How to make a £3bn life science company
- How Jim Phillips, CEO, Midatech Pharma plans to create a £3bn healthcare company: the key success factors
- Why Midatech’s IPO on AIM last year was successful: key lessons
- What needs to happen for investment in the biotech industry in the UK to grow
- How to encourage generalist investors to engage more in the sector
Midatech Pharma raised £32m in its AIM listing at the end of last year, giving the company a market capitalisation of £74.2m. Chief executive, Jim Phillips has big ambitions for the life sciences company. To be specific, he intends to turn it into a £3bn company. How is he going to do that?
I caught up with him to ask him that very question, and dig a little deeper into his story and lessons from his IPO, the challenges he is currently facing and his ideas for how the biotech industry can attract more investment.
Interview with Jim Philips, CEO, Midatech Pharma
Terry O’Dwyer (TO): Can I start the interview by asking you to tell me your company elevator pitch. What are your products and technologies and what makes you unique?
Jim Phillips (JP): Midatech Pharma is working towards building a speciality pharmaceutical business with multiple products, by developing our platform technologies. Our business model consists of three pillars. Firstly, the development and commercialisation of our own products, particularly for rare cancers. Secondly, the development and commercialisation of partner-supported and licensed products, particularly in diabetes and neuroscience/ophthalmology, and thirdly acquisition of later stage strategic and complementary opportunities. We are a company that is looking to acquire other businesses and to commercialise our own products to drive revenue growth rather than looking to become successful by licencing products.
TO: What are your key focus areas at the moment?
JP: Our pipeline is divided into three therapeutic areas, endocrinology, cancer and neuroscience/ophthalmology. We have a joint venture in diabetes with a US company and our own programmes in rare cancers which we will take forward to commercialisation ourselves. Additionally, we have some rapidly advancing programmes in the treatment of eye diseases.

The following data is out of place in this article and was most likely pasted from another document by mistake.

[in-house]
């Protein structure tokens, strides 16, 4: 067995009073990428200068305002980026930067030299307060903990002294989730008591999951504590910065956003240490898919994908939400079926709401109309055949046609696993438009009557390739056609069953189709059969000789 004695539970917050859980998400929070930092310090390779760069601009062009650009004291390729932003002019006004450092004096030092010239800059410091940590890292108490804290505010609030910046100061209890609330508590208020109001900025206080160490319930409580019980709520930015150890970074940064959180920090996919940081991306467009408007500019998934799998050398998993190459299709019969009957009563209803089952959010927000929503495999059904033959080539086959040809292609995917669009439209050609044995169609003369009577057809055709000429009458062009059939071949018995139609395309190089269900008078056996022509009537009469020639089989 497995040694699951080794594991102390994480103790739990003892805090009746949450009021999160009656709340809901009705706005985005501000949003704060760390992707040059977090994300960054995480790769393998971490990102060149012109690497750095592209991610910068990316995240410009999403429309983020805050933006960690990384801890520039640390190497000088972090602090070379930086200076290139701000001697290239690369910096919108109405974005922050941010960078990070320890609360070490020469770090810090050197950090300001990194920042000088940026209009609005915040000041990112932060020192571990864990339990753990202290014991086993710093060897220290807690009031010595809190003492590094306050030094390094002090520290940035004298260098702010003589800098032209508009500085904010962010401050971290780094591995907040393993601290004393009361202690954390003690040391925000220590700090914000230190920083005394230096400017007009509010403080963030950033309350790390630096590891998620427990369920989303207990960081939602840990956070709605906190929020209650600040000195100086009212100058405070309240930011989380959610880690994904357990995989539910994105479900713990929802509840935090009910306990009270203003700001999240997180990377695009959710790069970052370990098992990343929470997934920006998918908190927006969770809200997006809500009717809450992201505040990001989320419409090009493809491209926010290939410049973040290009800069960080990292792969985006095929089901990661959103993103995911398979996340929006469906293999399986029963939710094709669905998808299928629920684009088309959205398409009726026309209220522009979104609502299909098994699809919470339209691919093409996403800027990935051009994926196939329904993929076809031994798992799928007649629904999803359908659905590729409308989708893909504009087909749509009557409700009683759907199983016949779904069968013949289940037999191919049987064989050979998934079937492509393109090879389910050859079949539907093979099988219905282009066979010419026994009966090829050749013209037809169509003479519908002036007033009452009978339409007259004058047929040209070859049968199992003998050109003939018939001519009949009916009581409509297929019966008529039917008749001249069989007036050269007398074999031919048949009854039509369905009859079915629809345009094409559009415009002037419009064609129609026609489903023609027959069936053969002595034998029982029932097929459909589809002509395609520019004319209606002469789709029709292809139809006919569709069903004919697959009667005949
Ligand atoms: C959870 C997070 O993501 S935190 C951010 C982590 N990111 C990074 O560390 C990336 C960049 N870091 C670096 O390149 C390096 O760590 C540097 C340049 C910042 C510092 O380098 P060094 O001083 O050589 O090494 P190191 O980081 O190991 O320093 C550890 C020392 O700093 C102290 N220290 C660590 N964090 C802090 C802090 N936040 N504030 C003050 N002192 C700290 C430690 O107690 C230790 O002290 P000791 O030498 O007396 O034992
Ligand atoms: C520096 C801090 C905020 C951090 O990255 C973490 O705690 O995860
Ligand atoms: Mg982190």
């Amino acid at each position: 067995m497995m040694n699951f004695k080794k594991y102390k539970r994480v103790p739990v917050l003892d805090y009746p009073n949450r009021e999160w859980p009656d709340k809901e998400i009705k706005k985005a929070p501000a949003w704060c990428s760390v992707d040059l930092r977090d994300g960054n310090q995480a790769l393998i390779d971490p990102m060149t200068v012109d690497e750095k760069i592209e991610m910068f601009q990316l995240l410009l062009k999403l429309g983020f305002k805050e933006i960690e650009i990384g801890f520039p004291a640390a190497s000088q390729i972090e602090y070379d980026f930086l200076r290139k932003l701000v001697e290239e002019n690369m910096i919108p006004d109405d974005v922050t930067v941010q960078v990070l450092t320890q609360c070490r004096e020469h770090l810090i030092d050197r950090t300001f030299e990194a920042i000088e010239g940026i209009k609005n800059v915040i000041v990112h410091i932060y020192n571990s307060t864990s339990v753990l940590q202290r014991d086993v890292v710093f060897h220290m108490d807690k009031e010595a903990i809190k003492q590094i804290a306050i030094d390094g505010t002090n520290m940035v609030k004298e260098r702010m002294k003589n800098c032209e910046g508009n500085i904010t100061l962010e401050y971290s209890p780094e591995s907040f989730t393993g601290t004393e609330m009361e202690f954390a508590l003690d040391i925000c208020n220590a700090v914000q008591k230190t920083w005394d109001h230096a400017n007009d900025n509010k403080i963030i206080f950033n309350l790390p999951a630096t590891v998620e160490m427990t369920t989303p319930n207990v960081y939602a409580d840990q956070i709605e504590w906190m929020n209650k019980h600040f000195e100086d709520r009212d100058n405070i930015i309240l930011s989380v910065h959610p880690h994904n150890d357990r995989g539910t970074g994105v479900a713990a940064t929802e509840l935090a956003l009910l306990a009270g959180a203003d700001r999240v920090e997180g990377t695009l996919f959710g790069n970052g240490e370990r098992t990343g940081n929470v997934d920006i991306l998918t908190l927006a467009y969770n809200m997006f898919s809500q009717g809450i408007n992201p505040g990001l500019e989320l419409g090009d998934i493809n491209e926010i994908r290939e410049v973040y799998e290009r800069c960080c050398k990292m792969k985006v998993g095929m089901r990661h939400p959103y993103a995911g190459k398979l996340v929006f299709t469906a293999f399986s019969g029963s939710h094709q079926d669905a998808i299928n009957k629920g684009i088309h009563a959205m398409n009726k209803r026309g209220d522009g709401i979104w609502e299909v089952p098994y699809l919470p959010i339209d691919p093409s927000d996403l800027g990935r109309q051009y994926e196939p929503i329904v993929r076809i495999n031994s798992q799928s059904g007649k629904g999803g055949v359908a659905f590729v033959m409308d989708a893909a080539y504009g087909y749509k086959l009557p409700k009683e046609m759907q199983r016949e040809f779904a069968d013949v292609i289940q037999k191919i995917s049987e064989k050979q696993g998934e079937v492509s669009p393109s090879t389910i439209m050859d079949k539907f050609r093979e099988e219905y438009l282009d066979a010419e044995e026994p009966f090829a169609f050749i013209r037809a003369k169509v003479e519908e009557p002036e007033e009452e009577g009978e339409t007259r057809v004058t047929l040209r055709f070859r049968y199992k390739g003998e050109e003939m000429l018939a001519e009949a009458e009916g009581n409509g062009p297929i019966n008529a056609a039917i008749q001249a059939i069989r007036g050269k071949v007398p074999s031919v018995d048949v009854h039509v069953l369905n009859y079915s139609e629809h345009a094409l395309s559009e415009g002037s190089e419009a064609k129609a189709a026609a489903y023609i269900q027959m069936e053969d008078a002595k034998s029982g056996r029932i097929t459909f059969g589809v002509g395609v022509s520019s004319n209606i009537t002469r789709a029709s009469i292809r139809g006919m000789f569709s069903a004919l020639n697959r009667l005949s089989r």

TO: I understand you are currently working on about 15 projects. Out of those projects, are there any impending or recent product launches that you’re particularly excited about?
JP: I’m excited by all of our projects, particularly because of their huge market potential. We estimate that any one of our products could deliver revenues of hundreds of millions. The projects in our pipeline that are most advanced and are most likely to generate those revenues in the short term, are both Transbuccal Insulin, which is in phase 2 with very exciting phase 1 data, and our relatively short term-to-market super generic, which is a form of Sandostatin LAR with the potential for far more advantageous product characteristics. More recently, we’re fast-tracking a programme for uveitis where we’ve had stunning pre-clinical results with an existing drug being reformulated using our technologies. Those three are the lead programmes at this point in time. Following those is our glioblastoma programme, which is probably the most exciting in terms of saving people’s lives in the future.
TO: Thanks for that overview. Let’s talk now about your IPO last December. Can you tell me what the reasons were behind the IPO and, now that it is complete, how satisfied you are with the outcome?
There are three pillars to our corporate strategy. First, there are partnerships and partnership based revenues. Secondly, developing our own products to commercialisation and then thirdly, our M&A strategy to deliver revenue growth.
JP: We raised money in the public markets to do several things including funding the clinical development of the pipeline, covering clinical trials, developing our neuroscience and sustained release technology, for working capital and of course to fund our M&A strategy. There are three pillars to our corporate strategy. First, there are partnerships and partnership based revenues. Secondly, developing our own products to commercialisation and then thirdly, our M&A strategy to deliver revenue growth. Whilst we could develop partnerships and commercialise our own products with private funding, M&A requires an additional injection of equity.
We carefully considered the geography of our listing and after spending some time in the US, we decided that we should start out by being a London-listed and internationally-focused company; where our local investors would understand us better and it would be advantageous to complete our IPO in the UK.
The IPO was very well-executed in a difficult market. We got most of the book covered before the roadshow which is why we went out with a high level of confidence. The book was oversubscribed and we were able to cut back allocations and to increase the amount we raised from the original target amount. All of that has led to a successful aftermarket in the last 3 months in which our share price has been on a steady upward trend, even though we’ve had some shareholders sell out in the last three months.